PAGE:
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Novels of the Nightside
Simon R. Green
Ace Books
Volume 1 Something From the Nightside
Volume 2 Agents of Light and Darkness
Volume 3 Nightingale's Lament
Volume 4 Hex and the City
Volume 5 Paths Not Taken
Volume 6 Sharper Than a Serpent's Tooth
Volume 7 Hell to Pay
Volume 8 The Unnatural Inquirer
Volume 9 Just Another Judgement Day
Volume 10 The Good, the Bad, and the Uncanny
Volume 11 A Hard Days Knight
Volume 12 The Bride Wore Black Leather

Novels of the Nightside
Simon R. Green
Simon R. Green was born in 1955 in Bradford-on-Avon, Wiltshire, England. He obtained an M.A. in Modern English and American Literature from Leicester University and he also studied history and has a combined Humanities degree. After several years of publishers' rejection letters, he sold seven novels in 1988, just two days after he started working at Bilbo's bookshop in Bath. This was followed by a commission to write the novelization of the Kevin Costner film Robin Hood: Prince of Thieves. He is a British Fantasy Society (BFS) member and still finds time to do some Shakespearean acting.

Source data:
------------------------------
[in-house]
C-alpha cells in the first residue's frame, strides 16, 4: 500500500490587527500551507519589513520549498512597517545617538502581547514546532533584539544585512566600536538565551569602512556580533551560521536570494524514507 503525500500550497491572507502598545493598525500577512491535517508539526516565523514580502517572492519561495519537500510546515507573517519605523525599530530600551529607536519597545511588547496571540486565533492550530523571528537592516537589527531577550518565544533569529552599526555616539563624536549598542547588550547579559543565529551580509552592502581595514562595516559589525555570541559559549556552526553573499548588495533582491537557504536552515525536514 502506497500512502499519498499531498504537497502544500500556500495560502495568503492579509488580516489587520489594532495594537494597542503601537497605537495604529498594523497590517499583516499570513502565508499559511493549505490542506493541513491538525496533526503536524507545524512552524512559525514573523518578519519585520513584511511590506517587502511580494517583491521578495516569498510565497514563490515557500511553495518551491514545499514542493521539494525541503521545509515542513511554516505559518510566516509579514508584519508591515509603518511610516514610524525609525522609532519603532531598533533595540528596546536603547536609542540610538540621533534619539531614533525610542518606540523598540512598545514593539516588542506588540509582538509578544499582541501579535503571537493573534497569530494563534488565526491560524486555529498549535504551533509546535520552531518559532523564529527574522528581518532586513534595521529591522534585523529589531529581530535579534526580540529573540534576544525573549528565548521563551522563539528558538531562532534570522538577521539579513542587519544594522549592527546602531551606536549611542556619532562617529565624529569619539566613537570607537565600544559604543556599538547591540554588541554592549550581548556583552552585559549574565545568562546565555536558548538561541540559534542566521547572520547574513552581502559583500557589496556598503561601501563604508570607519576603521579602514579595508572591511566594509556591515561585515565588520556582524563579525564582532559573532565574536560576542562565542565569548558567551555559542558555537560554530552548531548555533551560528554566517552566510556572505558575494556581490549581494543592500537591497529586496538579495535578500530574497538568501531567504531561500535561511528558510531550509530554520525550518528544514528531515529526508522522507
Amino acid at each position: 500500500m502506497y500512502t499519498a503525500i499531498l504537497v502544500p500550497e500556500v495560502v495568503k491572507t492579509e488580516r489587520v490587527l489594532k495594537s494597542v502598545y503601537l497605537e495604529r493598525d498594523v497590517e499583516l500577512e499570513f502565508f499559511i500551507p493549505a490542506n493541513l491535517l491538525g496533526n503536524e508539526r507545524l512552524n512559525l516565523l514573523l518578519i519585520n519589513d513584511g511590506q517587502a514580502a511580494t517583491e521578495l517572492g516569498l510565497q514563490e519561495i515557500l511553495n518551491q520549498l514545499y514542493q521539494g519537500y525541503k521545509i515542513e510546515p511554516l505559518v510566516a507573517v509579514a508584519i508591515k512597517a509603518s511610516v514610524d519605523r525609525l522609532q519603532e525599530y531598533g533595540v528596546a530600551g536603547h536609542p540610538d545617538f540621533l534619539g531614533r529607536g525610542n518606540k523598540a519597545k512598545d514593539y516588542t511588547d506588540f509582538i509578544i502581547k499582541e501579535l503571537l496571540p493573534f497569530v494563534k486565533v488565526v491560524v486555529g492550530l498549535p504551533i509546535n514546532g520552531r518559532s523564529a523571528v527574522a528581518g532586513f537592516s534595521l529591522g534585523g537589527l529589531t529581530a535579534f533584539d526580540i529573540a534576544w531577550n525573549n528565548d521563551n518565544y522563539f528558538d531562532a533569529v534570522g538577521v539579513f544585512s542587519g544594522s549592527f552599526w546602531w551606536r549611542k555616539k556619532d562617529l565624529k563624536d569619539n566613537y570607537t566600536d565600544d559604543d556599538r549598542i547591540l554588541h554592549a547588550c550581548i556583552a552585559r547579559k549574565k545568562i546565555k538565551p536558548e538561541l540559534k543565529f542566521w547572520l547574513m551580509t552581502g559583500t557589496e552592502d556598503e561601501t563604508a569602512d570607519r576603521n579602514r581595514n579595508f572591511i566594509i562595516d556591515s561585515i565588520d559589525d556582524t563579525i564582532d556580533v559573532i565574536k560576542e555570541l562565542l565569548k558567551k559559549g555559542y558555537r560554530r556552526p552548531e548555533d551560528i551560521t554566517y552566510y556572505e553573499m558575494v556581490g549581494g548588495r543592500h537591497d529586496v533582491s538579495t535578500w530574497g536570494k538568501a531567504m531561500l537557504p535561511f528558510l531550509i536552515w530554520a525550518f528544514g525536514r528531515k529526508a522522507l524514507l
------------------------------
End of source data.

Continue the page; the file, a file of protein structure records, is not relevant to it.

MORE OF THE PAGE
Simon R. Green Website
ISFDB Bibliography
SF Site Review: Blood and Honor
SF Site Review: Drinking Midnight Wine
SF Site Review: The Good, The Bad, And The Uncanny
SF Site Review: From Hell With Love
SF Site Review: Just Another Judgement Day
SF Site Review: Deathstalker
SF Site Review: Deathstalker Coda
SF Site Review: Deathstalker Return
SF Site Review: Deathstalker Return
SF Site Review: Drinking Midnight Wine
SF Site Review: Beyond The Blue Moon
SF Site Interview: Simon R. Green
SF Site Review: Deathstalker Destiny
SF Site Review: Swords of Haven
SF Site Review: Deathstalker Honor
SF Site Review: Twilight of the Empire
SF Site Review: Deathstalker Rebellion

Past Feature Reviews
A review by Nathan Brazil

'Hidden away deep in the hollow heart of London is another city, another world, another reality. Where it's always night, always dark, always three o'clock in the morning. Nightmares go walking in borrowed flesh, and not everything that looks back at you with human eyes is really human. Who watches the watchmen? Who preys on the predators? Who gives a damn, in the night that never ends? I'm John Taylor, private investigator. Tall, dark of eye, and handsome enough at a distance. I take the cases no-one else will touch, because I have a special gift for finding things. This is the Nightside. Don't say you weren't warned.'